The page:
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Cal State Approves Ethnic Studies Requirement

July 23, 2020

The California State University system's governing board on Wednesday approved the inclusion of a course on ethnic studies and social justice as a general education requirement. The one-course requirement will go into effect in 2023 and can be fulfilled by a wide range of course offerings on historical, current and emerging ethnic studies and social justice issues, the system said in a news release. It was the first significant change to Cal State's general education requirements in 40 years.

“Our goal is for CSU students, from every major and in every workplace, to be leaders in creating a more just and equitable society,” Timothy P. White, the system's chancellor, said in statement. “This action, by the CSU and for the CSU, lifts Ethnic Studies to a place of prominence in our curriculum, connects it with the voices and perspectives of other historically oppressed groups and advances the field by applying the lens of social justice.”

The California Faculty Association criticized the move, saying the requirement was diluted and created without consultation with the CSU Council of Ethnic Studies.

"How the board can look at anyone with a straight face and say that an Ethnic Studies requirement can be fulfilled without ever having to take a course in Ethnic Studies is beyond believable," said Charles Toombs, the association's president. "Given how oppressive the CSU’s resolution is, no one will be surprised to hear that the CSU refused to consult with the CSU Council of Ethnic Studies."

(Note: This article has been updated from a previous version, which included an erroneous assertion by the California Faculty Association about Cal State's consultation with the CSU Academic Senate.)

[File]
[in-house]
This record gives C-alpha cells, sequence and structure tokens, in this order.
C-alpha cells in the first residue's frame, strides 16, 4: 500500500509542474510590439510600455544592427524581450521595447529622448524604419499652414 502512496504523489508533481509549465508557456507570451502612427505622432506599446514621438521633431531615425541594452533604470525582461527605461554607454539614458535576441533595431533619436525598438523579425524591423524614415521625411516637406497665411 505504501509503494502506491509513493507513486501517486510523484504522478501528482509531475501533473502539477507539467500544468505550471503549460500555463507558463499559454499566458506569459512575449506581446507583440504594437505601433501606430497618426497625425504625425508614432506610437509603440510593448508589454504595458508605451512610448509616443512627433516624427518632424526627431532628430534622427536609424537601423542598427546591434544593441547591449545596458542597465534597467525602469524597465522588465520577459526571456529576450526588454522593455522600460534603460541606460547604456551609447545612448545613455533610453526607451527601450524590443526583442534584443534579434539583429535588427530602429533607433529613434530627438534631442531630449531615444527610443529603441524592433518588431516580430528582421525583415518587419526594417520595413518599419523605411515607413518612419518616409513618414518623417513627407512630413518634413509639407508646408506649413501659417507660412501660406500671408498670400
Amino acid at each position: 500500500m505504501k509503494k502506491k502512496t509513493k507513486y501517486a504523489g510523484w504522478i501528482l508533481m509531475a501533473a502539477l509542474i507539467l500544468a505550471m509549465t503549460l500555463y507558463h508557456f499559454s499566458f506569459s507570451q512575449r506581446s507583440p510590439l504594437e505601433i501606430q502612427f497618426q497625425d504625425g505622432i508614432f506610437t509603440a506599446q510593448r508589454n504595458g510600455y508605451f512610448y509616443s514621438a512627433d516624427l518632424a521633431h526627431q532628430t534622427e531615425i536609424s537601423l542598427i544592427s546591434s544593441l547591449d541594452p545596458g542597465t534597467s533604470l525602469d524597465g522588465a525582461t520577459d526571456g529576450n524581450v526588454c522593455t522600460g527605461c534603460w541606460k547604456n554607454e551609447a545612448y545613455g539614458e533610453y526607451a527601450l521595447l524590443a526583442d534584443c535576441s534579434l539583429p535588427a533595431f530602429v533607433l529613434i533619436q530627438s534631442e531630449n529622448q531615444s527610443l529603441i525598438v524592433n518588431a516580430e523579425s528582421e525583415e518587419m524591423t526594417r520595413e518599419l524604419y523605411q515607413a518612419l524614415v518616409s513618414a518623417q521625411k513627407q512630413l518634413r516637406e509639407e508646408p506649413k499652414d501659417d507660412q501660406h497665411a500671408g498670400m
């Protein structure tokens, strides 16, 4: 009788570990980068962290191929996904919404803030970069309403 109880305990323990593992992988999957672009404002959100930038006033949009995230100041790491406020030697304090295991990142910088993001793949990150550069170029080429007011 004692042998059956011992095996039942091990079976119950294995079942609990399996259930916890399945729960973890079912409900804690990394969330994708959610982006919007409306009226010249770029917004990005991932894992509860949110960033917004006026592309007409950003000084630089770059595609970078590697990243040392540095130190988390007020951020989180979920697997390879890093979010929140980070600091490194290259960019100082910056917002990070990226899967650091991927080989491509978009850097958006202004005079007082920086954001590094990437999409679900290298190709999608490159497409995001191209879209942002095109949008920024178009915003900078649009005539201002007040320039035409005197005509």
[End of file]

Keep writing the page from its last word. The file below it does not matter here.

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Paul Fain

Paul Fain, Contributing Editor, came to Inside Higher Ed in September 2011, after a six-year stint covering leadership and finance for The Chronicle of Higher Education. Paul has also worked in higher ed P.R., with Widmeyer Communications, but couldn't stay away from reporting. A former staff writer for C-VILLE Weekly, a newspaper in Charlottesville, Va., Paul has written for The New York Times, Washington City Paper and Mother Jones. He's won a few journalism awards, including one for beat reporting from the Education Writers Association and the Dick Schaap Excellence in Sports Journalism Award. Paul got hooked on journalism while working too many hours at The Review, the student newspaper at the University of Delaware, where he earned a degree in political science in 1996. A native of Dayton, Ohio, and a long-suffering fan of the Cincinnati Bengals, Fain plays guitar in a band with more possible names than polished songs.

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